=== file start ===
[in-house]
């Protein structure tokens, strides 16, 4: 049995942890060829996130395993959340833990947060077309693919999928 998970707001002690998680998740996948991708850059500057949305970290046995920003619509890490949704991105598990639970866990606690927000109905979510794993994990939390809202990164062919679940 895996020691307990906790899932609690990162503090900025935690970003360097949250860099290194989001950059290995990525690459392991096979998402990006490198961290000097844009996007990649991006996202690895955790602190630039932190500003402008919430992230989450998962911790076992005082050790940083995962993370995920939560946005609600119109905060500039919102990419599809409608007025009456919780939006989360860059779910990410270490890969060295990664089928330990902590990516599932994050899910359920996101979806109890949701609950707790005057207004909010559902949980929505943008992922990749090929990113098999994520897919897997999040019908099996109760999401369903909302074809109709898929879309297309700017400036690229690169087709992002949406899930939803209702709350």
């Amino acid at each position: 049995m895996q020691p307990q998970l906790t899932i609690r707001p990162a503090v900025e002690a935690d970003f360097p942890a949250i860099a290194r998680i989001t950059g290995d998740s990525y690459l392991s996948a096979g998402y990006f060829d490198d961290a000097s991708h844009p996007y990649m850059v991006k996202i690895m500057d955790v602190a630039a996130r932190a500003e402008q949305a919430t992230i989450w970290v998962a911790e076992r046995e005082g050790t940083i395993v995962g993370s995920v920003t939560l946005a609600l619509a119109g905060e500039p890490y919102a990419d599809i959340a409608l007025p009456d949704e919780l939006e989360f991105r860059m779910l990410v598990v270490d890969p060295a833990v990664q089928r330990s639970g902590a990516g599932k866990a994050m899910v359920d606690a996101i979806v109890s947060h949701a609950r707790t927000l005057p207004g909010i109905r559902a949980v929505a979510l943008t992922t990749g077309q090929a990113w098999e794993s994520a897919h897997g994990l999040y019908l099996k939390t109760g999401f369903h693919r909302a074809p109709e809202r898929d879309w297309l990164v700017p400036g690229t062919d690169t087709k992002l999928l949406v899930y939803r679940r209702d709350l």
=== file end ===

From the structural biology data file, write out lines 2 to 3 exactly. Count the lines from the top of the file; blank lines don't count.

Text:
């Protein structure tokens, strides 16, 4: 049995942890060829996130395993959340833990947060077309693919999928 998970707001002690998680998740996948991708850059500057949305970290046995920003619509890490949704991105598990639970866990606690927000109905979510794993994990939390809202990164062919679940 895996020691307990906790899932609690990162503090900025935690970003360097949250860099290194989001950059290995990525690459392991096979998402990006490198961290000097844009996007990649991006996202690895955790602190630039932190500003402008919430992230989450998962911790076992005082050790940083995962993370995920939560946005609600119109905060500039919102990419599809409608007025009456919780939006989360860059779910990410270490890969060295990664089928330990902590990516599932994050899910359920996101979806109890949701609950707790005057207004909010559902949980929505943008992922990749090929990113098999994520897919897997999040019908099996109760999401369903909302074809109709898929879309297309700017400036690229690169087709992002949406899930939803209702709350």
């Amino acid at each position: 049995m895996q020691p307990q998970l906790t899932i609690r707001p990162a503090v900025e002690a935690d970003f360097p942890a949250i860099a290194r998680i989001t950059g290995d998740s990525y690459l392991s996948a096979g998402y990006f060829d490198d961290a000097s991708h844009p996007y990649m850059v991006k996202i690895m500057d955790v602190a630039a996130r932190a500003e402008q949305a919430t992230i989450w970290v998962a911790e076992r046995e005082g050790t940083i395993v995962g993370s995920v920003t939560l946005a609600l619509a119109g905060e500039p890490y919102a990419d599809i959340a409608l007025p009456d949704e919780l939006e989360f991105r860059m779910l990410v598990v270490d890969p060295a833990v990664q089928r330990s639970g902590a990516g599932k866990a994050m899910v359920d606690a996101i979806v109890s947060h949701a609950r707790t927000l005057p207004g909010i109905r559902a949980v929505a979510l943008t992922t990749g077309q090929a990113w098999e794993s994520a897919h897997g994990l999040y019908l099996k939390t109760g999401f369903h693919r909302a074809p109709e809202r898929d879309w297309l990164v700017p400036g690229t062919d690169t087709k992002l999928l949406v899930y939803r679940r209702d709350l």